Twelve adult male migrants detained off Dover coast

Image source, PA
Image caption,
Border Force officers were deployed to bring the migrants to Dover

Twelve more migrants in two separate boats have been detained off the coast of Dover as the local MP questioned why there was not more security in France.

At about 03:00 GMT HM Coastguard received reports of a dinghy containing four men approaching the coast.

Six hours later the Maritime Intelligence Bureau was notified of a small boat carrying Iranian men.

Immigration Minister Caroline Nokes said they were "working closely" with their French counterparts.

All of the migrants were taken to Dover and given a medical assessment before being transferred to immigration officials to be interviewed.

In the first boat, one of the adults was found to be Syrian, the rest were Iranian.

'Returned to France'

Damian Collins, MP for Folkestone and Hythe, said: "We need to make it really clear to the migrants and the gangs that if you try and do this you will be detected early, either as you're preparing to leave or as soon as you're in the water you'll be returned to France.

"But I think we should be working with the French Authorities on policing that, and making that happen. But also understand why is it these people are not in the asylum system already? Why have they not claimed asylum?"

Image source, Gendarmerie maritime
Image caption,
A third boat containing 11 migrants was found by French authorities on Thursday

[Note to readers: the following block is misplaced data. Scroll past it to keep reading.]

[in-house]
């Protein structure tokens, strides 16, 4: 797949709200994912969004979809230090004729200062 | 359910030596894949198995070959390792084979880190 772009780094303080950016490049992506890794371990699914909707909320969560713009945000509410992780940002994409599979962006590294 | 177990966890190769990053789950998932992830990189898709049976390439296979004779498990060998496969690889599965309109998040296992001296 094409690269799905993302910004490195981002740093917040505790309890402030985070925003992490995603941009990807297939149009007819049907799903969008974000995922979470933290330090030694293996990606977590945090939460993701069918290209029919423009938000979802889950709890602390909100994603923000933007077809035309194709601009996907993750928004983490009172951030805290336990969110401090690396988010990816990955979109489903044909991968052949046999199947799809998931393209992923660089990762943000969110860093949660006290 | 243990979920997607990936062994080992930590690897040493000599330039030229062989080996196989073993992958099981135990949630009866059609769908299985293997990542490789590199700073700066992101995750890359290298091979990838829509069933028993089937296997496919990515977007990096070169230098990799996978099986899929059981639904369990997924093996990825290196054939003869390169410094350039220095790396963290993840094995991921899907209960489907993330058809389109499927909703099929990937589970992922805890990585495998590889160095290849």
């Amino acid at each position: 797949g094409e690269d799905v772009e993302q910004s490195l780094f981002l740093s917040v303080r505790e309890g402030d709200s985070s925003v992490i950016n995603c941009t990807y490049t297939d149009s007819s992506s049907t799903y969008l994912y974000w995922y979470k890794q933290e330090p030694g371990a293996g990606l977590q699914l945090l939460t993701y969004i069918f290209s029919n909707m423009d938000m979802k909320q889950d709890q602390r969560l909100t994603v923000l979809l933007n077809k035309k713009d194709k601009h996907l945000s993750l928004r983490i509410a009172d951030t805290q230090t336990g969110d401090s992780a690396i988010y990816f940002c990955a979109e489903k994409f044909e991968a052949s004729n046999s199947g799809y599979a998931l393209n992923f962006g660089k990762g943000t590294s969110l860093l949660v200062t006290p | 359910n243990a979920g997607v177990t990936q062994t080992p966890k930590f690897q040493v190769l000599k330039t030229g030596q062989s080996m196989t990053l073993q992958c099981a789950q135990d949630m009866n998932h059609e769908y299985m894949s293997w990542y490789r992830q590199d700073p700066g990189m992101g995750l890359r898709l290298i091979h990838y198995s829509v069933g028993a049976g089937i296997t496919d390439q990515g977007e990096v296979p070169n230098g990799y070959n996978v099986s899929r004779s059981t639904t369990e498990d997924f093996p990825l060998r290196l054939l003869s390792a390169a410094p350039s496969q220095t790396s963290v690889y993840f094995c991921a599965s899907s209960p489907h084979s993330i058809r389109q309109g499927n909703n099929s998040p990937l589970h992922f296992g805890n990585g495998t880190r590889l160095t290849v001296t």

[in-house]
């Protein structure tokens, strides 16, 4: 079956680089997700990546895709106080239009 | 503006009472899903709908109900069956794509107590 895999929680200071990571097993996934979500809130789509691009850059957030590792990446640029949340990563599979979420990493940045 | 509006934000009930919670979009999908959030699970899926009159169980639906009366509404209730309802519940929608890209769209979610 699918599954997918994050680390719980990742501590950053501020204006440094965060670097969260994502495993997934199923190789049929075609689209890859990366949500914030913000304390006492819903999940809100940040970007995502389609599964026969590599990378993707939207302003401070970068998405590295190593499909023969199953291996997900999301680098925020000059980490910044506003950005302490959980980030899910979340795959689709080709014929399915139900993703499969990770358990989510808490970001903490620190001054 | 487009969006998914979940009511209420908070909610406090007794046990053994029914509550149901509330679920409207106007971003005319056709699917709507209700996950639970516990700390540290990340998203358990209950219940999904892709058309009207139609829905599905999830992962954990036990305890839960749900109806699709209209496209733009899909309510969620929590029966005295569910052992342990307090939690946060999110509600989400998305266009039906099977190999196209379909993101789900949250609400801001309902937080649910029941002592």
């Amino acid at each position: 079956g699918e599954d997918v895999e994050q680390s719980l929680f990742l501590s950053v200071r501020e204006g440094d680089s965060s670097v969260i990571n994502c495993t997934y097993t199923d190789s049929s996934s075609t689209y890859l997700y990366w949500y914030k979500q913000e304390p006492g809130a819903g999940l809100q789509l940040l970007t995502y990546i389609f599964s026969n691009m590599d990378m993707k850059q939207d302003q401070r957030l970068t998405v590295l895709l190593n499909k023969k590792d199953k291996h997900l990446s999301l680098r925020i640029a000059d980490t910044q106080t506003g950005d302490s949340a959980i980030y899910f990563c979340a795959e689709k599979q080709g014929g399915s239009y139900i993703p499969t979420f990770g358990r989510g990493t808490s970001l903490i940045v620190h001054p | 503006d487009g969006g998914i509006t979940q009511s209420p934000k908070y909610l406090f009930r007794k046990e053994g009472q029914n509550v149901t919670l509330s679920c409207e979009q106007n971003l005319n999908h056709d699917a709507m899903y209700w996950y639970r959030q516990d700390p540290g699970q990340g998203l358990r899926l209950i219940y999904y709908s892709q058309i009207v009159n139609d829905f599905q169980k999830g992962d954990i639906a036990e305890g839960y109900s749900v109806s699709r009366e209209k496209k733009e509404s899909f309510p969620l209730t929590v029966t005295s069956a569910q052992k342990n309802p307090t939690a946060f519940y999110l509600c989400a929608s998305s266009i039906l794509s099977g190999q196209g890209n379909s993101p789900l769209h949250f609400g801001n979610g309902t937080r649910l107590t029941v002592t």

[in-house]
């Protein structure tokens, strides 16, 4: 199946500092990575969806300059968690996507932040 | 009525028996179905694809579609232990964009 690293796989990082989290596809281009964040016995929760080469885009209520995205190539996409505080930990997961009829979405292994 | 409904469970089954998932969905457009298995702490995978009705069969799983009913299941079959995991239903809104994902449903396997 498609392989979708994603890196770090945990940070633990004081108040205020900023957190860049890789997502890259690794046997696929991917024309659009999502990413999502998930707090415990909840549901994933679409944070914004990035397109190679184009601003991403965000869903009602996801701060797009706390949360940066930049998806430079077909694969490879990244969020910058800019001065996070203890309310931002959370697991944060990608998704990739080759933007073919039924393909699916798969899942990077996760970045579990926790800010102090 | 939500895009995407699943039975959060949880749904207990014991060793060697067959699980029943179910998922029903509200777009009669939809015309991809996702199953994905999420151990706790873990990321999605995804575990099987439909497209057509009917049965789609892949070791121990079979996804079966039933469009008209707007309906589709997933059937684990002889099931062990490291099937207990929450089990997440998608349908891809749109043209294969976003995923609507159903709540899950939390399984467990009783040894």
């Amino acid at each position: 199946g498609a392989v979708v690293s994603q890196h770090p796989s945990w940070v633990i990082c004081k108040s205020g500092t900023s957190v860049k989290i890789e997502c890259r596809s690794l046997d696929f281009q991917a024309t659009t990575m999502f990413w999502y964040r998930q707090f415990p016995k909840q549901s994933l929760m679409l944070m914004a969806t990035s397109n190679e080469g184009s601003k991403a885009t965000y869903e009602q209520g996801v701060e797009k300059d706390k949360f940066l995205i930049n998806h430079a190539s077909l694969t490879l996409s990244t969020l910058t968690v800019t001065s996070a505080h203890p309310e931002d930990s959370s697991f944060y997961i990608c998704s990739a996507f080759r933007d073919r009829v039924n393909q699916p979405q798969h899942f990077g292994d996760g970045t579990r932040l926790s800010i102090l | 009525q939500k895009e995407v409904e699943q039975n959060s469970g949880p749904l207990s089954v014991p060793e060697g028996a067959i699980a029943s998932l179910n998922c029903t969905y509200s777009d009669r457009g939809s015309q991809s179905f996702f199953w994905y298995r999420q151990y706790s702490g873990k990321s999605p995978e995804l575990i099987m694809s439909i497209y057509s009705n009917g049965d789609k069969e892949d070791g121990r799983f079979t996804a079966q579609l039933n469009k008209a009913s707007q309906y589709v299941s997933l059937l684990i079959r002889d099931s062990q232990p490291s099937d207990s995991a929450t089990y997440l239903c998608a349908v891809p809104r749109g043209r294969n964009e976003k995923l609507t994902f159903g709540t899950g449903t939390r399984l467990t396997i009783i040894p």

As of 28 December, at least 221 people, including 14 children, had crossed the Channel in small boats since 3 November.

Mr Collins added: "We're quite good at spotting vessels approaching the UK and either bringing them in, escorting them in, or having Border Force agents waiting for them when they land.

"This is the busiest shopping lane in the world and it's probably the most closely monitored. But what I don't understand is why are we not doing more to stop the boats leaving France in the first place?"

Bridget Chapman, from Kent Refugee Action Network, said the UK paid to "beef-up" the security around Calais, including the putting up of a large fence to prevent people accessing trains and lorries.

She said that had made people "resort to other methods to get here", adding: "I expect people traffickers are exploiting people, saying, you know, things are going to tighten up after Brexit, you need to go now."

Immigration Minister Caroline Nokes said: "The number of incidents over recent days is deeply concerning.

"Some of this is clearly facilitated by organised crime groups while other attempts appear to be opportunistic."

She said UK authorities were working closely with their French counterparts in a recently-opened joint intelligence centre in Calais to target people smugglers.

She reiterated that attempting to cross the Channel in a dinghy was "extremely dangerous" and warned that people were putting their lives at risk to do so.

The people found off the Kent coast since November:

A note on terminology: The BBC uses the term migrant to refer to all people on the move who have yet to complete the legal process of claiming asylum. This group includes people fleeing war-torn countries, who are likely to be granted refugee status, as well as people who are seeking jobs and better lives, who governments are likely to rule are economic migrants.

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